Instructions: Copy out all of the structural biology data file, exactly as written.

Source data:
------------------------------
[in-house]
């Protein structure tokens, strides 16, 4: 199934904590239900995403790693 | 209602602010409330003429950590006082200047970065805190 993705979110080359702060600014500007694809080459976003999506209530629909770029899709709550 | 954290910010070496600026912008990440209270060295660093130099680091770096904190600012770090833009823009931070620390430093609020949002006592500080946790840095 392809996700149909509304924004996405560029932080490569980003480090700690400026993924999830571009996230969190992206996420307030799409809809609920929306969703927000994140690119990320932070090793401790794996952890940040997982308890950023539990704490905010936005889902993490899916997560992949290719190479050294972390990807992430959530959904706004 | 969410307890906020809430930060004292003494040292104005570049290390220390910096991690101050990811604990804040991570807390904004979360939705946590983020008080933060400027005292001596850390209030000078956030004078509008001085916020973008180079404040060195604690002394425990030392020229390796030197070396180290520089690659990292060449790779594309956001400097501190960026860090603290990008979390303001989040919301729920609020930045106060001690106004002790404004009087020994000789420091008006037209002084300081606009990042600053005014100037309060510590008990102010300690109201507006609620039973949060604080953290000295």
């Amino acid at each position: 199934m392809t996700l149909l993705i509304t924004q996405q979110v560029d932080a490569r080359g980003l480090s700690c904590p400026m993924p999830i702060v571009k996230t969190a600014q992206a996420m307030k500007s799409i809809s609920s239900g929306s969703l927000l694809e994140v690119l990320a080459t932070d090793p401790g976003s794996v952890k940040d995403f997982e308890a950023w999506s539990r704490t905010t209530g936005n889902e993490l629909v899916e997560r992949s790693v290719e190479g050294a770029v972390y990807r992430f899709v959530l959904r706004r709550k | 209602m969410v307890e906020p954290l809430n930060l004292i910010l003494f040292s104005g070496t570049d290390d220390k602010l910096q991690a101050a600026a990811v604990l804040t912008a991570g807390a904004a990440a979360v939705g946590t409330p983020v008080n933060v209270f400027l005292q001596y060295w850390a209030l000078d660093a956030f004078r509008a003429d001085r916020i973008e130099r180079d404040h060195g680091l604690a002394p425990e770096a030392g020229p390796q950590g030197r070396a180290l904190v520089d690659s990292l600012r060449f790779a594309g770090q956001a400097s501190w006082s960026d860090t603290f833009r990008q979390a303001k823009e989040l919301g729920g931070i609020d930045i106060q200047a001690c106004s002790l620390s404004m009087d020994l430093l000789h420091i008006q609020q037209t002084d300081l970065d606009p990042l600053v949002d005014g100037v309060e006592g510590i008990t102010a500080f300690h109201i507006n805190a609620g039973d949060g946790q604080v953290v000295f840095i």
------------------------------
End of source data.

[in-house]
């Protein structure tokens, strides 16, 4: 199934904590239900995403790693 | 209602602010409330003429950590006082200047970065805190 993705979110080359702060600014500007694809080459976003999506209530629909770029899709709550 | 954290910010070496600026912008990440209270060295660093130099680091770096904190600012770090833009823009931070620390430093609020949002006592500080946790840095 392809996700149909509304924004996405560029932080490569980003480090700690400026993924999830571009996230969190992206996420307030799409809809609920929306969703927000994140690119990320932070090793401790794996952890940040997982308890950023539990704490905010936005889902993490899916997560992949290719190479050294972390990807992430959530959904706004 | 969410307890906020809430930060004292003494040292104005570049290390220390910096991690101050990811604990804040991570807390904004979360939705946590983020008080933060400027005292001596850390209030000078956030004078509008001085916020973008180079404040060195604690002394425990030392020229390796030197070396180290520089690659990292060449790779594309956001400097501190960026860090603290990008979390303001989040919301729920609020930045106060001690106004002790404004009087020994000789420091008006037209002084300081606009990042600053005014100037309060510590008990102010300690109201507006609620039973949060604080953290000295």
């Amino acid at each position: 199934m392809t996700l149909l993705i509304t924004q996405q979110v560029d932080a490569r080359g980003l480090s700690c904590p400026m993924p999830i702060v571009k996230t969190a600014q992206a996420m307030k500007s799409i809809s609920s239900g929306s969703l927000l694809e994140v690119l990320a080459t932070d090793p401790g976003s794996v952890k940040d995403f997982e308890a950023w999506s539990r704490t905010t209530g936005n889902e993490l629909v899916e997560r992949s790693v290719e190479g050294a770029v972390y990807r992430f899709v959530l959904r706004r709550k | 209602m969410v307890e906020p954290l809430n930060l004292i910010l003494f040292s104005g070496t570049d290390d220390k602010l910096q991690a101050a600026a990811v604990l804040t912008a991570g807390a904004a990440a979360v939705g946590t409330p983020v008080n933060v209270f400027l005292q001596y060295w850390a209030l000078d660093a956030f004078r509008a003429d001085r916020i973008e130099r180079d404040h060195g680091l604690a002394p425990e770096a030392g020229p390796q950590g030197r070396a180290l904190v520089d690659s990292l600012r060449f790779a594309g770090q956001a400097s501190w006082s960026d860090t603290f833009r990008q979390a303001k823009e989040l919301g729920g931070i609020d930045i106060q200047a001690c106004s002790l620390s404004m009087d020994l430093l000789h420091i008006q609020q037209t002084d300081l970065d606009p990042l600053v949002d005014g100037v309060e006592g510590i008990t102010a500080f300690h109201i507006n805190a609620g039973d949060g946790q604080v953290v000295f840095i």